England’s veteran Brodsky Quartet gives Brahms’s A-Minor Quartet a performance of unusual expansiveness, lasting 36:35 with first-movement exposition repeat. The broad tempo of the first movement...

Considering that they represent the glorious pinnacle of Brahms’s achievement in chamber music for strings, the quintets are relatively infrequently recorded; this marks, by my count,...

The arrival of these two twin-packs of Wilhelm Kempff’s Brahms comes as a serendipitous coincidence, for in reviews elsewhere in this issue, as well as in...

This album is titled Complete Music for Cello and Piano . In truth, it’s more than that: The two sonatas, opp. 38 and 99, are actually...

These are, of course, Brahms’s clarinet sonatas, op. 120, in their optional version for viola. Geraldine Walther has been the violist of the Takács Quartet since...

Given the overly dense population of the Brahms violin sonatas in the listings and the number of entries vying for your dollars, it would be disingenuous...

The performance of the symphony begins at a moderate tempo … nothing startling. The rhythm is supple, rather than rigid. There is even an air of...

In 1949, after enduring the Koussevitzky terror for many years, the players of the Boston Symphony Orchestra found themselves with a new music director, Charles Munch...

This is now the third album to come my way from the Victor Elmaleh Collection. Elmaleh is a sponsor of the Concert Artists Guild (CAG) and...

I want to ponder for a moment the title: Britten to America . Given that name, one would expect works written during Benjamin Britten’s sojourn to...

I am losing count of the number of new recordings of Britten’s Violin Concerto, op. 15. One of the composer’s early masterpieces, this powerful work was...

What a mess this performance is, and this time all of the blame goes not to the stage director but to the cast and conductor. Whoever...

Benjamin Britten’s last opera, Death in Venice , has never really caught on, except perhaps in England itself. It has appeared twice at the New York...

The title of this disc, John Salmon Plays Brubeck, is somewhat deceptive. One might think that pianist John Salmon is only playing the music of Dave...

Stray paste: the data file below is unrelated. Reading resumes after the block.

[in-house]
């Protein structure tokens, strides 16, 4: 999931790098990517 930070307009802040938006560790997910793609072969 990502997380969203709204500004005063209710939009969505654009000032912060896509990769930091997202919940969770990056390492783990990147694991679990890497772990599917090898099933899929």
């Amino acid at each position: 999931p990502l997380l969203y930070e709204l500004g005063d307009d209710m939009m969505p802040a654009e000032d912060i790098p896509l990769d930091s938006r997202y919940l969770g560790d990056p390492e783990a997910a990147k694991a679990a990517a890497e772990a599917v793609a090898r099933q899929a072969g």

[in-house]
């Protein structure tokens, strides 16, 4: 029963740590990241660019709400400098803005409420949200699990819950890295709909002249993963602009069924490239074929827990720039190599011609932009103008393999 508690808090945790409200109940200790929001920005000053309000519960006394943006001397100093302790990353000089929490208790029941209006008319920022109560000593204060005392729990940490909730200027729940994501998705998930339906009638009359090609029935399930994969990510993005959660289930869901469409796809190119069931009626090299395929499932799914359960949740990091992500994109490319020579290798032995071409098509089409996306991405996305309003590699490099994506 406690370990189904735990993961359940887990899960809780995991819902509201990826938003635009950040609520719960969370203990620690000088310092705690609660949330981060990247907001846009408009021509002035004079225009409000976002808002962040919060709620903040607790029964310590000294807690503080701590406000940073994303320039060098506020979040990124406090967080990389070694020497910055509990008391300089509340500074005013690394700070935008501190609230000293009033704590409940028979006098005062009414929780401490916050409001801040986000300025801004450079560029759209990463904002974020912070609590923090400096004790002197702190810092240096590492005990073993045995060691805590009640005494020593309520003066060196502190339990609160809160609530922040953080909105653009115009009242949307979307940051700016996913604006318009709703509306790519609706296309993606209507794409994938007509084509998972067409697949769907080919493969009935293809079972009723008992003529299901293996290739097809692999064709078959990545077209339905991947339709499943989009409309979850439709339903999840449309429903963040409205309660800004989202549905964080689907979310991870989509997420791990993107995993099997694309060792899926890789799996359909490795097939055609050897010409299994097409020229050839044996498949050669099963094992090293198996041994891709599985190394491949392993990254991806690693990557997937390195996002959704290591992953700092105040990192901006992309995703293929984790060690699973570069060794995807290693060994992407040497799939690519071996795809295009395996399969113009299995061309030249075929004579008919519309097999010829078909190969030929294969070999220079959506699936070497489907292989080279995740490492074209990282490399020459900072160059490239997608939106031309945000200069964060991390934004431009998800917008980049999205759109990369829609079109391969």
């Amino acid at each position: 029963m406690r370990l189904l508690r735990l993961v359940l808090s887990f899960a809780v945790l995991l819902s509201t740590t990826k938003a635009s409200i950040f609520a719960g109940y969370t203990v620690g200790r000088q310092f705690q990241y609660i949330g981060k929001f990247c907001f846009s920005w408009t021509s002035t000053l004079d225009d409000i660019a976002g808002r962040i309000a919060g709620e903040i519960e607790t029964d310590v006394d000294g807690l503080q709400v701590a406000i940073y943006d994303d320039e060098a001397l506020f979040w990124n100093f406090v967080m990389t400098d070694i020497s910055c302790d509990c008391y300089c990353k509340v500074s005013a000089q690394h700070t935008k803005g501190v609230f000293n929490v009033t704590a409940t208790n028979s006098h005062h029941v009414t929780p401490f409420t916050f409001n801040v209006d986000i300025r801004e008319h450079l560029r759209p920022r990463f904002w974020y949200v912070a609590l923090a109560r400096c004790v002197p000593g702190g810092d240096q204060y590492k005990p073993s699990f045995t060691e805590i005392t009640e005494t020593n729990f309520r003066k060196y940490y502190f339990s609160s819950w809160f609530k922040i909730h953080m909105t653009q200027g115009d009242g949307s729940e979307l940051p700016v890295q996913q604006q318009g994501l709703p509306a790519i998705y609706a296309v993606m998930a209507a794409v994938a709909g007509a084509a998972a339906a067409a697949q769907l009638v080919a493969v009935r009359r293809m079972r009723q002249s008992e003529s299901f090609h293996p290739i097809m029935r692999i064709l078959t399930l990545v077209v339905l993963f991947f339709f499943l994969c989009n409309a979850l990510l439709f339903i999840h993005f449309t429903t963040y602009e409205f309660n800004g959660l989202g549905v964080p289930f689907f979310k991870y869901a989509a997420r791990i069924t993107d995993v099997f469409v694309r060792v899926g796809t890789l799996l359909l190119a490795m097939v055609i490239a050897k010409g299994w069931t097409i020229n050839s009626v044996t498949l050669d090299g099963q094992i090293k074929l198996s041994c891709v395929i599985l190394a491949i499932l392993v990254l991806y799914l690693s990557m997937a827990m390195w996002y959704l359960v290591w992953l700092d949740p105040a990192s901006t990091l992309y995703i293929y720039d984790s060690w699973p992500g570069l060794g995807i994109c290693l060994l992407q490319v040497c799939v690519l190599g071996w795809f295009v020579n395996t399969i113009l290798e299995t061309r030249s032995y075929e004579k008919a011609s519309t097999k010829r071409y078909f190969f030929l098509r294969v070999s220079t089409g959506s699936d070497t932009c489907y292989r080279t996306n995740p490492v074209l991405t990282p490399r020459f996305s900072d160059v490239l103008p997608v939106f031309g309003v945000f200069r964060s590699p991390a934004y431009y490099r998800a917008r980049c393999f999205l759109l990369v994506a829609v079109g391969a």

Robin Ticciati is an English conductor of Italian ancestry whose star is rising rapidly. He was born in 1983, and was exactly 30 years old when...

In reissuing this well-regarded Giulini reading of the Bruckner Second, the Vienna Symphony is paying tribute on the great conductor’s centennial. Giulini was its music director...

A Bruckner symphony arranged for chamber orchestra? That really shouldn’t work—but it does, and it’s a spectacular success. Jonathan Freeman-Attwood, principal of the Royal Academy of...

Karl Böhm’s Decca recording of Bruckner’s Fourth Symphony has no equal. This is one of those special occasions when conducting, orchestral playing, and sound all come...

It’s a bit confusing for Accentus/Unitel to refer to this Bruckner Seventh, filmed at the Berlin Philharmonie on June 25, 2010, as a performance of the...

This new Cameo Classics release constitutes the second volume of the label’s series Music of 19th Century Jewish German Composers , an adventurous and much needed...

Dietrich Buxtehude’s Membra Jesu nostri is, as the liner notes explain, a rare example of a Lutheran Passion from the 17th century, a cycle of seven...

This collection of seven cantatas, a Pietistic meditation on the wounds of the Savior’s Passion, has been appearing on records more than once a year in...

These two discs present the complete vocal works of Joan Baptista Cabanilles (1644–1712), who at the age of 21 became organist at the Valencia cathedral, where...

What a stunning discovery! Immediately after beginning to comprehend that Roffredo Caetani was, based on this disc, a composer of genuine quality, my first move was...

I ended my review of the first disc in this series—this is the second disc—with the words, “I look forward to the second, which undoubtedly will...